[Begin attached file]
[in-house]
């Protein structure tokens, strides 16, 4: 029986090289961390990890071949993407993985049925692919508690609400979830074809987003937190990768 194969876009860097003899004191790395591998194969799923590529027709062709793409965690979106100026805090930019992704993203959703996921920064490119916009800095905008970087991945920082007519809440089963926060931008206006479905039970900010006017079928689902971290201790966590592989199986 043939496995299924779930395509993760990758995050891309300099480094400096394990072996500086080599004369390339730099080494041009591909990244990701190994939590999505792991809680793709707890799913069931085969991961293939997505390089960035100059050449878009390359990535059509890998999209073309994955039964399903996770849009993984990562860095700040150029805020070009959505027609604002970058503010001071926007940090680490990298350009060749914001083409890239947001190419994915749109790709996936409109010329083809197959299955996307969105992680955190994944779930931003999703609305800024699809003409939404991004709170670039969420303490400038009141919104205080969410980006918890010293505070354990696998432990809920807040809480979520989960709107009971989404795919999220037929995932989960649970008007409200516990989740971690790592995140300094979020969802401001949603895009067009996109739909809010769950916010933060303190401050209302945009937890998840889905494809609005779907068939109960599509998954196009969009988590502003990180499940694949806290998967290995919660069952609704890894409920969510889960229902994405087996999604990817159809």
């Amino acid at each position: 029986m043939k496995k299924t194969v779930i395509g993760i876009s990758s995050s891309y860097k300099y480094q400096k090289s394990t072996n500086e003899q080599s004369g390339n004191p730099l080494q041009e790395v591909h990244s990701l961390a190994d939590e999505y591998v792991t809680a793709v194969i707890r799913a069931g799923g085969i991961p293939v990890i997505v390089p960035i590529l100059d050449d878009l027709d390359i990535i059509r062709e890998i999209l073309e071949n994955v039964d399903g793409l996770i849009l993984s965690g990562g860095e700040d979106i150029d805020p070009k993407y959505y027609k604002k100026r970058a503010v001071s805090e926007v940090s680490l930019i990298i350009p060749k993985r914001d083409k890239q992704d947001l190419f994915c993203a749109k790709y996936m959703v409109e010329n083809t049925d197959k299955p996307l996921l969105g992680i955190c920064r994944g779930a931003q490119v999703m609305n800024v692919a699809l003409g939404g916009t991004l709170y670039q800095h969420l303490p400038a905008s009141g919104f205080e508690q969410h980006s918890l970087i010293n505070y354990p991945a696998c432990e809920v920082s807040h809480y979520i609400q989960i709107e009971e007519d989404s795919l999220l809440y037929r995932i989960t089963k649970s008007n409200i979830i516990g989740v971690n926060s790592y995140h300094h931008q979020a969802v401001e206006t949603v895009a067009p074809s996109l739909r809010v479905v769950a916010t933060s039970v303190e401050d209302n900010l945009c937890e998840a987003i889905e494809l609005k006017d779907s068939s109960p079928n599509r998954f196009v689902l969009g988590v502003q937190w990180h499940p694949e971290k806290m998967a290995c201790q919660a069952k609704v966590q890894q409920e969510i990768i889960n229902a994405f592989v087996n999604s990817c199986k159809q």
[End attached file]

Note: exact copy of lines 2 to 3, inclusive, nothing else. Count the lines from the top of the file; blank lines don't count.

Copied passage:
């Protein structure tokens, strides 16, 4: 029986090289961390990890071949993407993985049925692919508690609400979830074809987003937190990768 194969876009860097003899004191790395591998194969799923590529027709062709793409965690979106100026805090930019992704993203959703996921920064490119916009800095905008970087991945920082007519809440089963926060931008206006479905039970900010006017079928689902971290201790966590592989199986 043939496995299924779930395509993760990758995050891309300099480094400096394990072996500086080599004369390339730099080494041009591909990244990701190994939590999505792991809680793709707890799913069931085969991961293939997505390089960035100059050449878009390359990535059509890998999209073309994955039964399903996770849009993984990562860095700040150029805020070009959505027609604002970058503010001071926007940090680490990298350009060749914001083409890239947001190419994915749109790709996936409109010329083809197959299955996307969105992680955190994944779930931003999703609305800024699809003409939404991004709170670039969420303490400038009141919104205080969410980006918890010293505070354990696998432990809920807040809480979520989960709107009971989404795919999220037929995932989960649970008007409200516990989740971690790592995140300094979020969802401001949603895009067009996109739909809010769950916010933060303190401050209302945009937890998840889905494809609005779907068939109960599509998954196009969009988590502003990180499940694949806290998967290995919660069952609704890894409920969510889960229902994405087996999604990817159809």
């Amino acid at each position: 029986m043939k496995k299924t194969v779930i395509g993760i876009s990758s995050s891309y860097k300099y480094q400096k090289s394990t072996n500086e003899q080599s004369g390339n004191p730099l080494q041009e790395v591909h990244s990701l961390a190994d939590e999505y591998v792991t809680a793709v194969i707890r799913a069931g799923g085969i991961p293939v990890i997505v390089p960035i590529l100059d050449d878009l027709d390359i990535i059509r062709e890998i999209l073309e071949n994955v039964d399903g793409l996770i849009l993984s965690g990562g860095e700040d979106i150029d805020p070009k993407y959505y027609k604002k100026r970058a503010v001071s805090e926007v940090s680490l930019i990298i350009p060749k993985r914001d083409k890239q992704d947001l190419f994915c993203a749109k790709y996936m959703v409109e010329n083809t049925d197959k299955p996307l996921l969105g992680i955190c920064r994944g779930a931003q490119v999703m609305n800024v692919a699809l003409g939404g916009t991004l709170y670039q800095h969420l303490p400038a905008s009141g919104f205080e508690q969410h980006s918890l970087i010293n505070y354990p991945a696998c432990e809920v920082s807040h809480y979520i609400q989960i709107e009971e007519d989404s795919l999220l809440y037929r995932i989960t089963k649970s008007n409200i979830i516990g989740v971690n926060s790592y995140h300094h931008q979020a969802v401001e206006t949603v895009a067009p074809s996109l739909r809010v479905v769950a916010t933060s039970v303190e401050d209302n900010l945009c937890e998840a987003i889905e494809l609005k006017d779907s068939s109960p079928n599509r998954f196009v689902l969009g988590v502003q937190w990180h499940p694949e971290k806290m998967a290995c201790q919660a069952k609704v966590q890894q409920e969510i990768i889960n229902a994405f592989v087996n999604s990817c199986k159809q």